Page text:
primate


Also found in: Dictionary, Thesaurus, Legal, Encyclopedia, Wikipedia.

primate

 [pri´māt]
an individual belonging to the highest order of mammals, Primates, which includes human beings, apes, monkeys, and lemurs.

pri·mate

(prī'māt),
An individual of the order Primates.
[L. primus, first]

primate

(prī′mĭt, -māt′)
n.
(prī′māt′) Any of various mammals of the order Primates, which consists of the lemurs, lorises, tarsiers, New World monkeys, Old World monkeys, and apes including humans, and is characterized by nails on the hands and feet, a short snout, and a large brain.

pri·ma′tial (-mā′shəl) adj.

pri·mate

(prī'māt)
An individual of the order Primates.
[L. primus, first]

primate

any member of the mammalian order Primates, including lemurs, tarsiers, monkeys, apes and humans. These mammals have a placenta, possess nails rather than claws, and usually have a thumb and big toe which are opposable to the other digits, allowing objects to be grasped. All possess a relatively large brain and have well developed eyesight, often with BINOCULAR VISION.

pri·mate

(prī'māt)
An individual of the order Primates.
[L. primus, first]
References in periodicals archive ?
A number of traits may help shield primates from seasonal ups and downs.
The primate leads, she says, by "sharing and telling the story of our church to itself from coast to coast to coast...
It prohibits foreign grants and restricts domestic awards to perform nonhuman primate research, unless prior approval is provided by the newly created review committee.
An erudite scholar and prolific writer, the primate led members of the church on a visit to the Alake of Egbaland, Oba Adedotun Gbadebo, on Tuesday.
A simulation of agricultural land expansion by the end of the century showed a decline of up to 78 percent in the distribution areas of many primate species.
It was the flexibility in those joints that helped scientists determine that the primates hung out in trees, among other skeletal features that were suited for such a lifestyle.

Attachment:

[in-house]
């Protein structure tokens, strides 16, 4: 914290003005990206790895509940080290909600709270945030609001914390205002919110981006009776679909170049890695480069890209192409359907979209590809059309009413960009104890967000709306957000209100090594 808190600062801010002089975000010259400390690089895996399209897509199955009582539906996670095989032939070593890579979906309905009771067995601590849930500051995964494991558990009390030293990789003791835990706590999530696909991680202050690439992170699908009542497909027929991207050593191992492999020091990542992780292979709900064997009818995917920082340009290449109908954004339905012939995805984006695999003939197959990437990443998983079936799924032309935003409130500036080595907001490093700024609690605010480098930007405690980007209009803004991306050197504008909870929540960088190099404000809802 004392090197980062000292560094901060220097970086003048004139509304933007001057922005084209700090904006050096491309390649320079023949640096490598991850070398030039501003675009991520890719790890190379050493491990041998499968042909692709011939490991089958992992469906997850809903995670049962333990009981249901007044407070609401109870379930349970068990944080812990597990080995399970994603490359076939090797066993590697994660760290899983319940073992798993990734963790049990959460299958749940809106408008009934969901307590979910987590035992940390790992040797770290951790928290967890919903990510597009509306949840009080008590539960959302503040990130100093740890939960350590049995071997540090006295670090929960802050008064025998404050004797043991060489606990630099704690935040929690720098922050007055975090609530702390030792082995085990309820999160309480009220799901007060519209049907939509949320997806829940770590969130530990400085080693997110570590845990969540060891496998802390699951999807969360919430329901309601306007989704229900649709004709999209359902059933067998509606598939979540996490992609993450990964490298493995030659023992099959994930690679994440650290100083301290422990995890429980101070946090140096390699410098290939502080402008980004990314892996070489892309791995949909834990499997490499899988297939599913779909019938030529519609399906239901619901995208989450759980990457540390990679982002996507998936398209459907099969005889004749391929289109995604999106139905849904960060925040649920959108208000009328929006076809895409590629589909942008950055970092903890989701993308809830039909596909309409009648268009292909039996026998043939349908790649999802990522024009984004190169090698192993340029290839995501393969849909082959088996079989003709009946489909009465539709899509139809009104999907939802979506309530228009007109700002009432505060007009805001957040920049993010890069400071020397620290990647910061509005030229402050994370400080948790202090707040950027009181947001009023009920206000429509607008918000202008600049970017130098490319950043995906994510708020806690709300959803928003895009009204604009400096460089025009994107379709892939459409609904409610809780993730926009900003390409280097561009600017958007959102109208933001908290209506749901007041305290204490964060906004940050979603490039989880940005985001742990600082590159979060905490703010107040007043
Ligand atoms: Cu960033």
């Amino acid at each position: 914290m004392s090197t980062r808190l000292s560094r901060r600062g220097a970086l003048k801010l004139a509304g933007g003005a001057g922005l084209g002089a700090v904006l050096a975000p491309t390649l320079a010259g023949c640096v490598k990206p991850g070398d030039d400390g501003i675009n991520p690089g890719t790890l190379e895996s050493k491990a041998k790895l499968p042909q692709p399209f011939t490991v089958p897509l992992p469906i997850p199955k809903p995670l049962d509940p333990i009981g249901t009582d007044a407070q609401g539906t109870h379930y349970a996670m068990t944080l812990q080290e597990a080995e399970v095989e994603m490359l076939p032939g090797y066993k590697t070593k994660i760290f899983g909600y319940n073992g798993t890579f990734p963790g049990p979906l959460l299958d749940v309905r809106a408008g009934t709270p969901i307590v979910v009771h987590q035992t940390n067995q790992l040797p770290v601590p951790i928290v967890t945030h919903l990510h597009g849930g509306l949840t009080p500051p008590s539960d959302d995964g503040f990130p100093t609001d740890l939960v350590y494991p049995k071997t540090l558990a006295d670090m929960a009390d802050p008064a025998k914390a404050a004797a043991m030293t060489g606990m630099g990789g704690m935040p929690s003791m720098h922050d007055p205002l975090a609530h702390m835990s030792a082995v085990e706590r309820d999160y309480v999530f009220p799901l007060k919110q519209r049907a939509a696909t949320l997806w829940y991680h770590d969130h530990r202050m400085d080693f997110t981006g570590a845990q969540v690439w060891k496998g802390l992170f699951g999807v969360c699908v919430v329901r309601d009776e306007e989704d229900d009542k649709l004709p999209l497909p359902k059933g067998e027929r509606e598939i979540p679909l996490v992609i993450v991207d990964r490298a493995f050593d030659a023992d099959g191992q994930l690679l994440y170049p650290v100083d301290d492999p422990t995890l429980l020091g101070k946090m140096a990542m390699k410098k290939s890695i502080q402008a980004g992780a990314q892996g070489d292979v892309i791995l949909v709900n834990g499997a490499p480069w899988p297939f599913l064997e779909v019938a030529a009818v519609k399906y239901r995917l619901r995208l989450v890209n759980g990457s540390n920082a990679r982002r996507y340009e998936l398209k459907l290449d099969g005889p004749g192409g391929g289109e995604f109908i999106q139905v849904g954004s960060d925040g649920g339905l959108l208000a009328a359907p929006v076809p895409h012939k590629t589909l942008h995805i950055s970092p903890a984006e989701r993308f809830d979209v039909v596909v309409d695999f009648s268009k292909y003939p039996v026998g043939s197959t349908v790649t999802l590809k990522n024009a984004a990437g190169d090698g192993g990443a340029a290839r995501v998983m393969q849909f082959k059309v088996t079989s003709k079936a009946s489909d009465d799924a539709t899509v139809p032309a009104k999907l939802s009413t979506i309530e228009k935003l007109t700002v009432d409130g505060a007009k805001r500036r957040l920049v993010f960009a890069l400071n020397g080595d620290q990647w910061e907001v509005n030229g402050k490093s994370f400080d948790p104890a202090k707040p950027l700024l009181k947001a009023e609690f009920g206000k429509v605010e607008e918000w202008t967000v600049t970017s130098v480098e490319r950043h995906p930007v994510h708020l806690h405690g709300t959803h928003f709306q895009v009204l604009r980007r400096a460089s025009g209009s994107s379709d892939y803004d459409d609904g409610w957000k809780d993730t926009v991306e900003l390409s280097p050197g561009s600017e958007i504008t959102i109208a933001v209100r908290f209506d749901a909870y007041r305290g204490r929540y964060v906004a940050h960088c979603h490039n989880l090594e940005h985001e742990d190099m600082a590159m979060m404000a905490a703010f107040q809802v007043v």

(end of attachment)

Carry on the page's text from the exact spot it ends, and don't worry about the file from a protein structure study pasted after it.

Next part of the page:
Marmosets, capuchins and squirrel monkeys are the most common primates kept as pets.
Caption: Peaks and valleys on the chewing surface of a tooth from an ancient South American primate underscore the creature's evolutionary ties to an African primate with similar teeth.
To better understand occupational health and safety practices at facilities housing nonhuman primates, in December 2012, the Association of Primate Veterinarians, with technical support from CDC, surveyed primate veterinarians in North America about animal handling practices and PPE standards at their institutions.
'Many trees that have seeds dispersed by primates are also important to people, because those who live in the vicinity of the forests gather a lot of fruit and nuts,' Olsson said.
SOUTHBORO - Local animal rights advocates and protesters of the facility say they are thrilled with Harvard Medical School's announcement Tuesday that it will wind down operations at the New England Primate Research Center over the next few years and largely shut it down by 2015.
Primates in Peril: The World's 25 Most Endangered Primates, 2012-2014 has been compiled by the Primate Specialist Group of IUCN's Species Survival Commission (SSC) and the International Primatological Society (IPS), in collaboration with Conservation International (CI) and the Bristol Conservation and Science Foundation (BCSF).